Hepatitis C is a slowly progressive and often silent disease of the liver caused by the hepatitis C virus (HCV). HCV was identified in 1989 and an antibody test to detect its current or past presence became available in 1991.
Less than 10% of people infected with HCV experience an acute symptomatic illness. Around 25 to 30% of those infected spontaneously clear their virus shortly after becoming infected. The remaining 70 to 75%, who fail to clear their virus, develop chronic infection and as a result are at risk of ultimately developing liver failure with the risk of also developing liver cancer. HCV chronically infected people generally remain asymptomatic for many years, although some report a variety of symptoms such as:
- muscle ache
- weight loss
- abdominal pain
Of those chronically infected, 5 to 15% are estimated to develop cirrhosis of the liver within 20 years of infection; factors associated with more rapid disease progression include:
- heavy alcohol consumption
- co-infection with HIV
There's currently no vaccine available to prevent HCV infection. However, treatment with direct acting antiviral (DAA) therapy leads to sustained viral clearance in over 90% of patients.
Further information on Hepatitis C can be found on the NHS inform website.
NHS NSS guidelines
In response to a request from the National Sexual Health and Blood Borne Virus Advisory Committee of the Scottish Government, the development of the national guidance has been a collaboration between:
- clinical leads in viral hepatitis in Scotland
- National Services Scotland
- Healthcare Improvement Scotland
Scottish Intercollegiate Guidelines Network (SIGN) published full guidelines on the management of hepatitis C infection in December 2013.
The SIGN management of hepatitis full guidelines and the quick reference guide can be found on the SIGN website.
Guidance for health clearance of healthcare workers (HCWs) and management of those infected with hepatitis B, hepatitis C and HIV
Guidance is available from Public Health England (PHE) for health clearance of healthcare workers (HCWs) and management of those infected with the following bloodborne viruses (BBVs):
- hepatitis B
- hepatitis C
- human immunodeficiency virus (HIV)
The guidance has been approved for use in Scotland by the Scottish Health Protection Network Guidance Group (SHPN-GG) and should be used in conjunction with the SHPN addendum.
Guidance on the investigation and management of occupational exposure to hepatitis C
Guidance on the risks and management of occupational exposure to hepatitis C was last issued in 1993 by the Public Health Laboratory Service (PHLS) Hepatitis Subcommittee. Since then, knowledge has increased about the:
- prevalence of hepatitis C virus (HCV) infection in the UK
- risks of occupational transmission
- benefits of treatment
For all infection prevention and control guidance visit the A-Z pathogens section of the National Infection and Prevention Control Manual.
- For the most recent Scotland level data on hepatitis C diagnoses, view our Hepatitis C antibody positive cases in Scotland: results to 31 December 2017 resource.
- For the most recent Hepatitis C in the UK report, view Hepatitis C in England and the UK on the PHE website.
- The Blood borne viruses and sexually transmitted infections, Scotland 2017 report describes the epidemiology of Hepatitis C, Hepatitis B, human immunodeficiency virus (HIV) and other STIs in Scotland to the end of December 2016. The report describes the impact of interventions in both preventing infection and associated disease and highlights public health priorities. It also signposts readers to other existing Scottish reports and data sources which are available on our website. The commentary is structured around the outcome indicators detailed in the Scottish Government’s Sexual Health and Blood Borne Virus (SHBBV) Framework, 2015 to 2020.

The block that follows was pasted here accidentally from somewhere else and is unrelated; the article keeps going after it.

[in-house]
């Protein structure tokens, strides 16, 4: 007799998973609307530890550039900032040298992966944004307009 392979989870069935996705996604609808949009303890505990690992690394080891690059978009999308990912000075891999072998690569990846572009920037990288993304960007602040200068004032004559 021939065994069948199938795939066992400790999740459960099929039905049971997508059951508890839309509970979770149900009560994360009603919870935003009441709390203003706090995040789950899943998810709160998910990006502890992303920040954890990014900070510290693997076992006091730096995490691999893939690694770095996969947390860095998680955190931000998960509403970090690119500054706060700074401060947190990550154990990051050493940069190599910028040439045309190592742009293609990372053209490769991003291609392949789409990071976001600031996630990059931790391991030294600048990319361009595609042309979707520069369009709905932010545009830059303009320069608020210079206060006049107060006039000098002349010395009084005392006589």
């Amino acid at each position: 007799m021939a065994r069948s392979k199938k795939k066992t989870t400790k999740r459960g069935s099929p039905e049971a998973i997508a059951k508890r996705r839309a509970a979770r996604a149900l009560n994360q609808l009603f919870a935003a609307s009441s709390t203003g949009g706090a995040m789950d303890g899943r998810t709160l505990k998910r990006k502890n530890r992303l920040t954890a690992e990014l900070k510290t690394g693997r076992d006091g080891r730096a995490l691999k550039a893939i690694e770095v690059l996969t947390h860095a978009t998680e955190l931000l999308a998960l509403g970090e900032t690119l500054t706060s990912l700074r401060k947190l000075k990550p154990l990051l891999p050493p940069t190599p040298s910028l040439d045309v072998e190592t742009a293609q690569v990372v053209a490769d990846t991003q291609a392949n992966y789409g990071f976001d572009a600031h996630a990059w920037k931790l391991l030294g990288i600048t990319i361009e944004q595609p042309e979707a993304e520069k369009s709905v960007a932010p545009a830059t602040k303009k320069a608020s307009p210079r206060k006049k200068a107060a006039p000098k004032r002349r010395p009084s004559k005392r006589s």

Data and surveillance
Hepatitis C diagnoses database
Anonymised, epidemiological information from laboratory reports in Scotland since 1991, when HCV testing started, of everyone who's been diagnosed:
- hepatitis C virus (HCV) antibody
- Polymerase Chain Reaction (PCR)
- antigen (Ag) positive
Hepatitis C test database
Sentinel surveillance of everyone tested for HCV in:
- NHS Greater Glasgow & Clyde
- NHS Lothian
- NHS Tayside
- NHS Grampian
Hepatitis C clinical database
Surveillance of patients who've attended one of the 18 liver clinics in Scotland for management of HCV infection. This includes patients who've been referred for assessment and those who've received treatment for their infection.
Sexual health and blood borne virus framework
The first Sexual Health and Blood Borne Virus Framework was published by the Scottish Government in 2011. For the first time the Framework brought together policy on:
- sexual health and wellbeing
- viral hepatitis
Five high-level outcomes were set out. Their aim was to strengthen and improve the way in which the NHS, the third sector and local authorities supported and worked with people at risk of STIs or BBVs. In 2015 the Framework was updated covering the period through to 2020.
The Sexual Health and Blood Borne Virus Framework outcomes were:
- Fewer newly acquired blood borne viruses and STIs; fewer unintended pregnancies.
- A reduction in the health inequalities gap in sexual health and BBVs.
- People affected by BBVs lead longer, healthier lives.
- Sexual relationships are free from coercion and harm.
- A society whereby the attitudes of individuals, the public, professionals and the media in Scotland towards sexual health and BBVs are positive, non-stigmatising and supportive.
Sexual health and blood borne virus (SHBBV) open access data portal
The Sexual Health and Blood Borne Virus (SHBBV) open access Data Portal contains a wealth of information together in a format which allows users to easily monitor Scotland’s progress nationally and locally against the Scottish Government’s SHBBV framework outcomes.